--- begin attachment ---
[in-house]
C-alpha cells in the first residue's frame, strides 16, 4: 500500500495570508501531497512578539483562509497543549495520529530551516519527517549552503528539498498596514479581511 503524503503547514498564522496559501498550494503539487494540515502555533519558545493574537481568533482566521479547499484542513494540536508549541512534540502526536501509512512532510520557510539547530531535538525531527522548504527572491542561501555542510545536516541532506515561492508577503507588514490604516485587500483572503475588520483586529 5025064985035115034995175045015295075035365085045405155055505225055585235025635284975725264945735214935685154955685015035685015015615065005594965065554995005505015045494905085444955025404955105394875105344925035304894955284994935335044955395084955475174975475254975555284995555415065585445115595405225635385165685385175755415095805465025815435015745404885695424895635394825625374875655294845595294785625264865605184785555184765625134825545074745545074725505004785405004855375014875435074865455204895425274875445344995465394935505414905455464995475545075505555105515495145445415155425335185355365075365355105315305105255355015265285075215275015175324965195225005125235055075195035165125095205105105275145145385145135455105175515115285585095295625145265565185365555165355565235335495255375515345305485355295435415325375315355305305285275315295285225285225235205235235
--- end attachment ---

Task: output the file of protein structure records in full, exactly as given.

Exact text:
[in-house]
C-alpha cells in the first residue's frame, strides 16, 4: 500500500495570508501531497512578539483562509497543549495520529530551516519527517549552503528539498498596514479581511 503524503503547514498564522496559501498550494503539487494540515502555533519558545493574537481568533482566521479547499484542513494540536508549541512534540502526536501509512512532510520557510539547530531535538525531527522548504527572491542561501555542510545536516541532506515561492508577503507588514490604516485587500483572503475588520483586529 5025064985035115034995175045015295075035365085045405155055505225055585235025635284975725264945735214935685154955685015035685015015615065005594965065554995005505015045494905085444955025404955105394875105344925035304894955284994935335044955395084955475174975475254975555284995555415065585445115595405225635385165685385175755415095805465025815435015745404885695424895635394825625374875655294845595294785625264865605184785555184765625134825545074745545074725505004785405004855375014875435074865455204895425274875445344995465394935505414905455464995475545075505555105515495145445415155425335185355365075365355105315305105255355015265285075215275015175324965195225005125235055075195035165125095205105105275145145385145135455105175515115285585095295625145265565185365555165355565235335495255375515345305485355295435415325375315355305305285275315295285225285225235205235235